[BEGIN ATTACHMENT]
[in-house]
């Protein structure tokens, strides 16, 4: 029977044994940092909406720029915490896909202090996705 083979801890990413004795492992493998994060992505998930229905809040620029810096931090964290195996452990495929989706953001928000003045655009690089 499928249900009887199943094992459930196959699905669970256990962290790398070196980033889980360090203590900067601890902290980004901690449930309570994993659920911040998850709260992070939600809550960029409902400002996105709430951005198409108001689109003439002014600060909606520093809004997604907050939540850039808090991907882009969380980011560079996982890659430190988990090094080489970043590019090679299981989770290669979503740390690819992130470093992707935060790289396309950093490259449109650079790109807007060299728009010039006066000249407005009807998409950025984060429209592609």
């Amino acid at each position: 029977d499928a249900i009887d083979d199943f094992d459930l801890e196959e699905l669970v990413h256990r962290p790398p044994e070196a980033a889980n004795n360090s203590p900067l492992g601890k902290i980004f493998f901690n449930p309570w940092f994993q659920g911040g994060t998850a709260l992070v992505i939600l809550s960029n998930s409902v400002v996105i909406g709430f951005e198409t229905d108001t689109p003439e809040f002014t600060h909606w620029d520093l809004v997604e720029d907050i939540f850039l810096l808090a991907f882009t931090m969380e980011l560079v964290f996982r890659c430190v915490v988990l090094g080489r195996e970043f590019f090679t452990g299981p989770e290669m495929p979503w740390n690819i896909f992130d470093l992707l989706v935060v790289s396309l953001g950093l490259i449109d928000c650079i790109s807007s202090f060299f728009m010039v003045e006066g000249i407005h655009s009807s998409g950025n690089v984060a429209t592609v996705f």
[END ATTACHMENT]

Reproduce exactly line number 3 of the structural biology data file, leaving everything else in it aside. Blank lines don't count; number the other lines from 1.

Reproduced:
């Amino acid at each position: 029977d499928a249900i009887d083979d199943f094992d459930l801890e196959e699905l669970v990413h256990r962290p790398p044994e070196a980033a889980n004795n360090s203590p900067l492992g601890k902290i980004f493998f901690n449930p309570w940092f994993q659920g911040g994060t998850a709260l992070v992505i939600l809550s960029n998930s409902v400002v996105i909406g709430f951005e198409t229905d108001t689109p003439e809040f002014t600060h909606w620029d520093l809004v997604e720029d907050i939540f850039l810096l808090a991907f882009t931090m969380e980011l560079v964290f996982r890659c430190v915490v988990l090094g080489r195996e970043f590019f090679t452990g299981p989770e290669m495929p979503w740390n690819i896909f992130d470093l992707l989706v935060v790289s396309l953001g950093l490259i449109d928000c650079i790109s807007s202090f060299f728009m010039v003045e006066g000249i407005h655009s009807s998409g950025n690089v984060a429209t592609v996705f």